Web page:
Yesterday, we had the inaugural meeting of the DFW Reece’s Rainbow group. Six ladies and a bunch of children converged on a centrally located home for food, fun and fellowship. Lots and lots of fellowship.
Three of the ladies had adopted children with Down syndrome from Russia, Ukraine, Colombia, India. One lady is in the process of doing so. Two more ladies simply want to support Reece’s Rainbow, having adopted children with special needs.
I had met most of the ladies on previous occasions but hadn’t met the mom who had just returned from Ukraine with three, yes THREE children who have Down syndrome. I drove up to the house just as this sweet momma was slowly making her way to the house—two boys in her arms and one darling toddling girl making the walk on her own—and I couldn’t wait to meet these children whose pictures I’d seen on Reece’s Rainbow.
I walked into the house just in time to hear this mom talking about her ‘triplets’ upcoming birthday party; they would all be turning six in the next few months so they were having a combined birthday party, a first for all of them.
I looked at these three beautiful, beautiful children: the biggest maybe the size of a two year old as she toddled on still unsteady feet, the smallest probably the size of a one year old, able to sit and do a small amount of scooting around but not yet crawling. I asked her again how old they would be this year, thinking I had surely misheard. Six years old, their birthdays roughly corresponding to Ella’s and Dean’s birthdays.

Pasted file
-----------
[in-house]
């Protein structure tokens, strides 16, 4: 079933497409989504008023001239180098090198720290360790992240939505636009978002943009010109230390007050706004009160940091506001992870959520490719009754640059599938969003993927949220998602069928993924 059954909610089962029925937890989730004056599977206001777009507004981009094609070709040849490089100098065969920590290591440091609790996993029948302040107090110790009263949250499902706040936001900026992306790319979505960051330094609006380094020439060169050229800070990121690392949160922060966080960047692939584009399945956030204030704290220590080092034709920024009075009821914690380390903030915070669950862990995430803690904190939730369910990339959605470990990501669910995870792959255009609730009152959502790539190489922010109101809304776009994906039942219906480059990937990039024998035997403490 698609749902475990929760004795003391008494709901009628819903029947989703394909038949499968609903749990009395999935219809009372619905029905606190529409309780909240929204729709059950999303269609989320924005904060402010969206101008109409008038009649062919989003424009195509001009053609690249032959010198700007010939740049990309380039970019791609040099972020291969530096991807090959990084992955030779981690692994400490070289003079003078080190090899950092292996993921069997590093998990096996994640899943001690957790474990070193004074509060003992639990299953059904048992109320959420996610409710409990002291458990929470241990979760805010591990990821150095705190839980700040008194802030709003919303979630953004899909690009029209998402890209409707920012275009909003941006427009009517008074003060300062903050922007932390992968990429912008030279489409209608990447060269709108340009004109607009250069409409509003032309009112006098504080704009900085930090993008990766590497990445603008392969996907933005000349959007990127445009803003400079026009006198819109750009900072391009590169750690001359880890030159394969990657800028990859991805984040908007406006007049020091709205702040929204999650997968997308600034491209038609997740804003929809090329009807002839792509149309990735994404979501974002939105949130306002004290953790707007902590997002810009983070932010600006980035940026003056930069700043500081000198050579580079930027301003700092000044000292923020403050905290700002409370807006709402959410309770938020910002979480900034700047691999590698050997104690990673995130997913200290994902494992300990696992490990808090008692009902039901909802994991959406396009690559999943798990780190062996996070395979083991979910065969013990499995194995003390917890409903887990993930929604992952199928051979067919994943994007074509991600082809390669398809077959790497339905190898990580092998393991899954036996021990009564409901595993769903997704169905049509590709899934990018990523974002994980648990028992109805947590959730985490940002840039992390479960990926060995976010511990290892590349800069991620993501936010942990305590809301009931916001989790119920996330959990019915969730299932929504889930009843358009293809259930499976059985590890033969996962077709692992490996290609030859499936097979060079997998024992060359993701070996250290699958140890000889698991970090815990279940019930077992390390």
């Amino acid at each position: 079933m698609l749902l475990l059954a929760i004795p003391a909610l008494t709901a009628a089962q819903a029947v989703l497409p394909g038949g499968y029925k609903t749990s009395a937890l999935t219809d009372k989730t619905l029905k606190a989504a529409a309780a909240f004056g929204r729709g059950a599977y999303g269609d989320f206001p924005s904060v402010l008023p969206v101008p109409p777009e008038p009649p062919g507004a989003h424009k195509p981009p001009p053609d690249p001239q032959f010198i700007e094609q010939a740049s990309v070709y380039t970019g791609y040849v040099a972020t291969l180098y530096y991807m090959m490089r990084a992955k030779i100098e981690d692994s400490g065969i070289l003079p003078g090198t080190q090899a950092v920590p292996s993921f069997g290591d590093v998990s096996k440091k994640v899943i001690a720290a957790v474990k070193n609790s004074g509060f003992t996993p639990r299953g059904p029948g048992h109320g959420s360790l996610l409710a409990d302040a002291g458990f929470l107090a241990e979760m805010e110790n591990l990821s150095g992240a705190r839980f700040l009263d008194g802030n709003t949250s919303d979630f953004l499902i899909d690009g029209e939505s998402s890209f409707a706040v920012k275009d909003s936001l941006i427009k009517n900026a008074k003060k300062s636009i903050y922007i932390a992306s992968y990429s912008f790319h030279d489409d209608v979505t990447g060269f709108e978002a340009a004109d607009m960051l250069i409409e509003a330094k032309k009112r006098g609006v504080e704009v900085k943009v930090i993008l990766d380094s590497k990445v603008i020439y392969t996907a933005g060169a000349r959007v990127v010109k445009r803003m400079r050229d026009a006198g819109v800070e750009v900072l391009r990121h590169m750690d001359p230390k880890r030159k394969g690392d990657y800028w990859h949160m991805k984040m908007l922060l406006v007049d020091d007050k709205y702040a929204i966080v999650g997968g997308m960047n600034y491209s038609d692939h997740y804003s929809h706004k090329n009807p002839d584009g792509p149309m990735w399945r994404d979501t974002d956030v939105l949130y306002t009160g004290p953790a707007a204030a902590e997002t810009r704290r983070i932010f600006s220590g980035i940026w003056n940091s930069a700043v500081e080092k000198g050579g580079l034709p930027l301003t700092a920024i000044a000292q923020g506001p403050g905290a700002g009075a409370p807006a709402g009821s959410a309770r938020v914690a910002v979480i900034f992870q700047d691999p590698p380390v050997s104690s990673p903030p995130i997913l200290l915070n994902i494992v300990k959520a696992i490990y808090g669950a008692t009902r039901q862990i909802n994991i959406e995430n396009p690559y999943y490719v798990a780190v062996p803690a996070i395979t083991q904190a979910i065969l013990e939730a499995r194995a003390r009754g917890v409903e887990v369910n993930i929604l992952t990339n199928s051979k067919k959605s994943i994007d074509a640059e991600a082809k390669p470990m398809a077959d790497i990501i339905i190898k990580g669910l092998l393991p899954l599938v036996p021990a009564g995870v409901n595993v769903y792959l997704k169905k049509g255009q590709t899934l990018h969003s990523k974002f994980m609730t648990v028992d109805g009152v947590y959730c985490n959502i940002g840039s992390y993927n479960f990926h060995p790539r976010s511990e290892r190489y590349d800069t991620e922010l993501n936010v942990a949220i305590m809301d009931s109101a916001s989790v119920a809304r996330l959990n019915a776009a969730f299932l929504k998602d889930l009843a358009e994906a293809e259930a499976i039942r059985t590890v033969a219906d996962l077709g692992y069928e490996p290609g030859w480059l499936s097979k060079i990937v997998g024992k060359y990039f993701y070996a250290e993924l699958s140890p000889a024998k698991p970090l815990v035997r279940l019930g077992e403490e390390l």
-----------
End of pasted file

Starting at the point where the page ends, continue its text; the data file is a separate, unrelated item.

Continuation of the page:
I have been to several orphanages and thought I had seen it all but it was a struggle at that point not to weep, not to dwell on the years of malnutrition and neglect that could produce these three tiny children from two different orphanages. I pulled myself together and instead rejoiced that they were in the home of a momma bear with some serious fight in her for her children. Apparently the time to weep and the time to rejoice can overlap.
My mind couldn’t help but turn to another child, Wade, I’ve recently seen on Adeye’s blog and on Reece’s Rainbow. He is about 10 pounds, probably wearing 9-12 month size sleepers (he’s never dressed in other clothes because he never leaves his room) and will be turning three later this year. If he stays in the orphanage he will eventually look like the three children I saw yesterday. If he stays in the orphanage he will continue to be drugged by his caretakers with sedatives intended for adults, at an adult dosage. If he stays in the orphanage he will only be picked up for changes and feeding, not for snuggles and love.
There are hundreds of children like Wade, their growth severely impeded not just by poor nutrition but from a lack of love and nurturing. When my children have entered a stage when they didn’t want to be hugging on their dear old mom, I told them that children need hugs and kisses from their parents or they won’t grow properly. I hate, detest actually, that I can show them an example.
Psalm 30: 1-3, 5b
I will exalt you, O LORD,
for you lifted me out of the depths
and did not let my enemies gloat over me.
O LORD my God, I called to you for help
and you healed me.
O LORD, you brought me up from the grave;
you spared me from going down into the pit.
…weeping may remain for a night,
but rejoicing comes in the morning.
Praying that tomorrow would be full of news of healing, help, being spared from the pit, and rejoicing! God is able, and He is FAITHFUL!